Illawarra resident Sarah* has long suffered from severe anxiety and depression, yet never so acutely as during the COVID-19 crisis.
Concerns about the pandemic combined with strict self-isolation and social distancing requirements has meant she feels more anxious and alone than ever.
Moving from face-to-face to telehealth consultations with her psychiatrist due to the threat has also been hard and the young woman feels like she's "gone back to square one" with her recovery.
"When you already have anxiety, a global pandemic just makes it go through the roof," she said. "You wake up every day to new statistics, and are gripped by the fear that you - or someone you know - may end up becoming one of those statistics."
Sarah has also worked hard to rid herself of her social anxiety by getting out and about and involving herself in community groups.
"Lockdown for someone like me is actually welcome, but it's not healthy," she said. "Now we're coming out of lockdown it's going to be harder to re-establish all those relationships again, and get out and be social. It's a challenge all over again."
Sarah is not alone. More than three quarters of people claim their mental health has worsened since the outbreak of COVID-19, a new study by the Black Dog Institute has revealed.
A quarter of the 5000 people surveyed during the peak of the outbreak in Australia in March/ April said they were very concerned about getting sick themselves; and just over half were very concerned about their loved ones contracting COVID-19.
Eighty per cent said they felt very uncertain about the future; while more than half reported feeling lonely, and 50 per cent were really worried about their financial situation.
Study lead Associate Professor Jill Newby, of UNSW and based at the Black Dog Institute, said the survey results raised concerns about people's mental health in the aftermath of the pandemic.
"What we know from past pandemics is that it can have a major impact on people's mental health, so we were concerned that this would happen here during the COVID-19 outbreak," Assoc Prof Newby said.
"We wanted to see how the pandemic affected people's mental health in the short-term but also longer term, so we will be conducting follow-up surveys to look at how people's mental health changes over time."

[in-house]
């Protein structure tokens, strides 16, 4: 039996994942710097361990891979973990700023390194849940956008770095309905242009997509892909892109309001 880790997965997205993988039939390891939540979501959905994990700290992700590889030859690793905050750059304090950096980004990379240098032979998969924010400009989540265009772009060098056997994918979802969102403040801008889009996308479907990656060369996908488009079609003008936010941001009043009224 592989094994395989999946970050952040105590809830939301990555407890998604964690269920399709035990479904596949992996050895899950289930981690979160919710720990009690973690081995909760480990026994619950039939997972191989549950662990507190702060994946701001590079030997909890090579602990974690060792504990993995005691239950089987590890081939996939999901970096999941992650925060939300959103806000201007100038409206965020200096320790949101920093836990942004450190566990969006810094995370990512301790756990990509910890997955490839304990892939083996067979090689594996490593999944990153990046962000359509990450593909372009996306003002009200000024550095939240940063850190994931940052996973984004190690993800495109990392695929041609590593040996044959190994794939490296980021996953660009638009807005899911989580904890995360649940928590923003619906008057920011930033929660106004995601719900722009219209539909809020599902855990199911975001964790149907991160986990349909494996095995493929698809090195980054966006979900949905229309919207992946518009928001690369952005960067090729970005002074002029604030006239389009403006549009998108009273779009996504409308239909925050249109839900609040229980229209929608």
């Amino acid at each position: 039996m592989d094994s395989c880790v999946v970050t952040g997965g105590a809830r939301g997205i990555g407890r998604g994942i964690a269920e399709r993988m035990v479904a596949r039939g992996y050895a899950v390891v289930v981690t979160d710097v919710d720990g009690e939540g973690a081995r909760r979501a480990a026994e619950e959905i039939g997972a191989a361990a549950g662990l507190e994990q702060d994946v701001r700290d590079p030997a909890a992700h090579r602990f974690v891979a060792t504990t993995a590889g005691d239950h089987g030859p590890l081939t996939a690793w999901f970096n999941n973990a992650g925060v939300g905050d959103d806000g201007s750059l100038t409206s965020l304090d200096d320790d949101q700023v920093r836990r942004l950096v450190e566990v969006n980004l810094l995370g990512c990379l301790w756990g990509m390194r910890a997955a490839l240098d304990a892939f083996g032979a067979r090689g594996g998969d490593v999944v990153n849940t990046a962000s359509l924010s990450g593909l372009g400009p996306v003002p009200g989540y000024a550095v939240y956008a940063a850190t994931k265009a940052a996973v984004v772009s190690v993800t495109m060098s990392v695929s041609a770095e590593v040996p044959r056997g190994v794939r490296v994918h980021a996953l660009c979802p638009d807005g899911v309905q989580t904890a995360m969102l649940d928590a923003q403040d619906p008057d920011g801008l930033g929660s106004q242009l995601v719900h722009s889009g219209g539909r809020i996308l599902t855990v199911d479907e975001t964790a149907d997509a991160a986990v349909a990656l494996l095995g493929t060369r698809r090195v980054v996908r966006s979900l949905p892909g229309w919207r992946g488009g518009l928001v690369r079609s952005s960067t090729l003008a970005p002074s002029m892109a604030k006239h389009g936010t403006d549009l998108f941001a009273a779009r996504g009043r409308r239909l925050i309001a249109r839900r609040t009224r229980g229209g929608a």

Assoc Prof Newby said high quality research into people's anxiety levels, and how they were coping with the outbreak, was vital.
"It helps to inform government and ensure the appropriate resources, supports and treatments are available," she said, "particularly for those who are most vulnerable and at risk of experiencing poor mental health outcomes during and after this pandemic."
Over two thirds of those who took part in the survey had prior history of mental health diagnoses/problems and results showed they had significantly higher fears of COVID-19 than those without prior mental health issues.
"Given that loneliness, social isolation, and financial stress are significant risk factors for poor mental and physical health these findings really are concerning," Assoc Prof Newby said.
"We don't know what the outcome of this pandemic will be on people's mental health but these results certainly give us an idea."
Within the Illawarra Shoalhaven Local Health District (ISLHD), both public and private mental health service providers are reporting an rise in demand from existing - and new - clients.
Meantime calls to Lifeline South Coast have spiralled since the start of the pandemic according to CEO Renee Green.
In March, the service received more than 2500 calls (an increase of 22 per cent on the previous March); in April there were 2900 calls (up 37 per cent) and last month there were almost 2800 calls (up by a third).
"We've been experiencing significant increases in calls from the start of the year due to the bushfire crisis, and then the pandemic," Mrs Green said. "People are experiencing heightened anxiety around concerns for their own health, and the health of their loved ones.